On the importance of centennial variability for ice ages

Ice ages are paced by astronomical forcing, but how centennial variability affects their dynamics is still unknown.

A common explanation of ice ages asserts that they result from a chain of responses, which follow and then amplify the effects of the changes in the distribution of incoming solar radiation along the seasons and along latitudes. This is the modern interpretation of the Milankovitch theory. From this perspective, the presence of a 100-ka component dominating the frequency spectrum of proxies for ice ages has often been presented as a puzzle. True, changes in eccentricity modulate the amplitude of precession peaks at a period of about 100 ka, but the spectrum of insolation time series do not contain an amplitude peak at this period. Since the dominant period of response differs from the dominant period of forcing, the feedbacks between components of the climate system must involve some non linearity. It was then observed that the dominance of such non linear feedbacks opens the possibility that ice ages may even arise as a self-sustained cycle. With this possibility in mind, the astronomical forcing is often prudently presented as the "pacemaker" of an internal oscillation rather than a primary "driver".

The SPECMAP days

One of the objectives of the Spectral Mapping Project (SPECMAP) in the 1980s was, precisely, to investigate such dynamics (Imbrie et al. 1992). The methodology consisted of filtering climate records along frequency bands at about 1/20, 1/40 and 1/100 ka-1 in order to characterize the amplitudes of different climatic variables, and estimate leads and lags across them.

Figure 1: Periodogram of paleoclimatic records: LR04 benthic stack (green), NGRIP isotope record (red), Oxford temperature data adapted from Shao and Ditlevsen (2016; blue), compared to the spectra estimated for the Wunsch (2003) stochastic model (orange), and the Saltzmann Maash 1990 model (thick grey and black, with different levels of added noise; adapted from Crucifix et al. 2016).

In parallel, theorists developed and studied small numerical models expressed in the form of time-difference equations representing interactions between climate components such as ice sheets and the carbon cycle. In such reduced models, the relaxation timescales, which encode the typical response time of system components, are generally of several millennia. Hence, by design, these models do not include variability at millennial frequencies, let alone centennial variability. The idea that justifies only focusing on the representation of the dynamics at a given timescale without caring much about faster dynamics is the hypothesis of timescale separation (Saltzman 1990). This is also what Lovejoy (2017) refers to as the "scale-bound view" in this issue. Unsurprisingly, thus, the power spectrum of the output of such time-difference models shows amplitude peaks at periods of ~20, 40 and 100 ka and essentially no power at shorter or longer periods (Fig. 1, the "SM90 deterministic" model).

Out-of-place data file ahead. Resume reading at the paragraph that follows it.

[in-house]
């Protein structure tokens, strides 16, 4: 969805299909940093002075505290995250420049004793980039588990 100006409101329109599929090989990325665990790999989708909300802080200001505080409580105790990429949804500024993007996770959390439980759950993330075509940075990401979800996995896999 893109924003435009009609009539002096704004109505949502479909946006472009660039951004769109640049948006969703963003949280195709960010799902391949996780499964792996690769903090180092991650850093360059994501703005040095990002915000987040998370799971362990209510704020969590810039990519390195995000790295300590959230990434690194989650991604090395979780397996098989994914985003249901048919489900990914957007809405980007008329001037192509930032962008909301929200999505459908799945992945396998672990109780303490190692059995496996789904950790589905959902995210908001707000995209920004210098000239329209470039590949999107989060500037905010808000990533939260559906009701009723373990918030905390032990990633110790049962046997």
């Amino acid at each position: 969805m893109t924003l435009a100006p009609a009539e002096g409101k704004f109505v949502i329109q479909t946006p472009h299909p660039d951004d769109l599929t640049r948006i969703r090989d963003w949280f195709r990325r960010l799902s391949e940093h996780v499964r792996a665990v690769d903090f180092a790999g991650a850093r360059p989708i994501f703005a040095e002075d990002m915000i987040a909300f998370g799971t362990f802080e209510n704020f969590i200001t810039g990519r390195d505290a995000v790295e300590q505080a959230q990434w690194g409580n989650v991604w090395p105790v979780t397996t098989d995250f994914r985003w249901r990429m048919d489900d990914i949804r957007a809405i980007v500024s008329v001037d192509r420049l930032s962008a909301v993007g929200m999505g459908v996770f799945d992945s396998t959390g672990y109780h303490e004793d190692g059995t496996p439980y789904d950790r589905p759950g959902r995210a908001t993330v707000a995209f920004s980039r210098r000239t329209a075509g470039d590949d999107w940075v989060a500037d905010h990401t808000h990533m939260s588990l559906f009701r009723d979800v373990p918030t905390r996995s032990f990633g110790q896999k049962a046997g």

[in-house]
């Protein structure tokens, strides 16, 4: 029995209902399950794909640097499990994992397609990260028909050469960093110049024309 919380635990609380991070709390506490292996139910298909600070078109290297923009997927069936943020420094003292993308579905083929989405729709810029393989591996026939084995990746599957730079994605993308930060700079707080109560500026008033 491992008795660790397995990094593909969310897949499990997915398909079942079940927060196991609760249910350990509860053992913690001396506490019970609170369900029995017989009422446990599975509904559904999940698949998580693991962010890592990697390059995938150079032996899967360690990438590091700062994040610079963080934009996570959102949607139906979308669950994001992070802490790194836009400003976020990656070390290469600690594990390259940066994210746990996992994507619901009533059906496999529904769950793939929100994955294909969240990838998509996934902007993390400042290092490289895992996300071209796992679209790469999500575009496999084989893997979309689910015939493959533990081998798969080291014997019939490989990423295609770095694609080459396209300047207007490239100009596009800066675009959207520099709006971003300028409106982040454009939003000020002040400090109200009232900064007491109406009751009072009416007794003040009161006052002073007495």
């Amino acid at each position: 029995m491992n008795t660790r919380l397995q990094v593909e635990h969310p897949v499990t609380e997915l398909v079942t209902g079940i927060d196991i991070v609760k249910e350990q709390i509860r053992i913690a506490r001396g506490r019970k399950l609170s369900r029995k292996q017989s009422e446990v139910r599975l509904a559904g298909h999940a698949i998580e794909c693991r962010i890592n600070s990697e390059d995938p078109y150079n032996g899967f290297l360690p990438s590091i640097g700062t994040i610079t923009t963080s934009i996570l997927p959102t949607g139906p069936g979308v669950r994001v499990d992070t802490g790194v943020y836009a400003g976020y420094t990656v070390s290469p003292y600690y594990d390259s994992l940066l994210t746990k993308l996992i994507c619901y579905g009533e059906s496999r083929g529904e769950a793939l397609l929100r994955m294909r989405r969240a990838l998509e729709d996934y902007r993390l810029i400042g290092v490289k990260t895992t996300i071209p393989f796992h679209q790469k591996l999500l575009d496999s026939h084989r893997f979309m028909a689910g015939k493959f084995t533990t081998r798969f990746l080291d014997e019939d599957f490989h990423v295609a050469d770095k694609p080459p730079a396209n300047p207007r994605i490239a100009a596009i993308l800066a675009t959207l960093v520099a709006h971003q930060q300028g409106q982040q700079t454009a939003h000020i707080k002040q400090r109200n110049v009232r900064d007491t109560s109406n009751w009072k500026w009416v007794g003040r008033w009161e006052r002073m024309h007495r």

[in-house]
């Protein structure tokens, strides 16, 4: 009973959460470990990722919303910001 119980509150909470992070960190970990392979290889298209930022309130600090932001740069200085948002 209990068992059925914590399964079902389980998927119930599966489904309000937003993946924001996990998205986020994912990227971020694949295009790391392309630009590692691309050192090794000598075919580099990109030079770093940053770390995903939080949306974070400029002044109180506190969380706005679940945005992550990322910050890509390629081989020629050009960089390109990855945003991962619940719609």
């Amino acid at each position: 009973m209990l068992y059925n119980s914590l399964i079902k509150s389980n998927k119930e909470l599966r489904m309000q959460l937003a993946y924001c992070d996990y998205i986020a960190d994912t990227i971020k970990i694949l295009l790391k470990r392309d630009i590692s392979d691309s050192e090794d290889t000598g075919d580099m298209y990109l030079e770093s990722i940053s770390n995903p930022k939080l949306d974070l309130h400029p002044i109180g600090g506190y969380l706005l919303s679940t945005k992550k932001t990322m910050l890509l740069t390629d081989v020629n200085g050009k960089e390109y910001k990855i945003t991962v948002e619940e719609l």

A drunkard's walk

Early on, however, several investigators (e.g. Pisias and Moore 1981) remarked that when the power spectrum of climate variations is plotted on a log-log form, the so-called Milankovitch peaks become almost anecdotal. The visual impression is rather that of a noisy process encompassing slow and fast variability. It turns out that, from the point of view of mathematics, it is not very difficult to construct simple stochastic processes having essentially the same power spectrum as that of the paleoclimatic data. The following model was proposed by Wunsch (2003): Imagine that ice volume may randomly increase or decrease, with a statistical preference for increase (because, say, that the average conditions are colder than in the early Pliocene and favor glaciation). In the parlance of dynamical systems theory this is called a random walk with a drift, perhaps better imaged as “a drunkard's walk”. This kind of drifted random walk will unavoidably reach, sooner or later, a threshold which we fix arbitrarily, and at which point we decide that deglaciation occurs.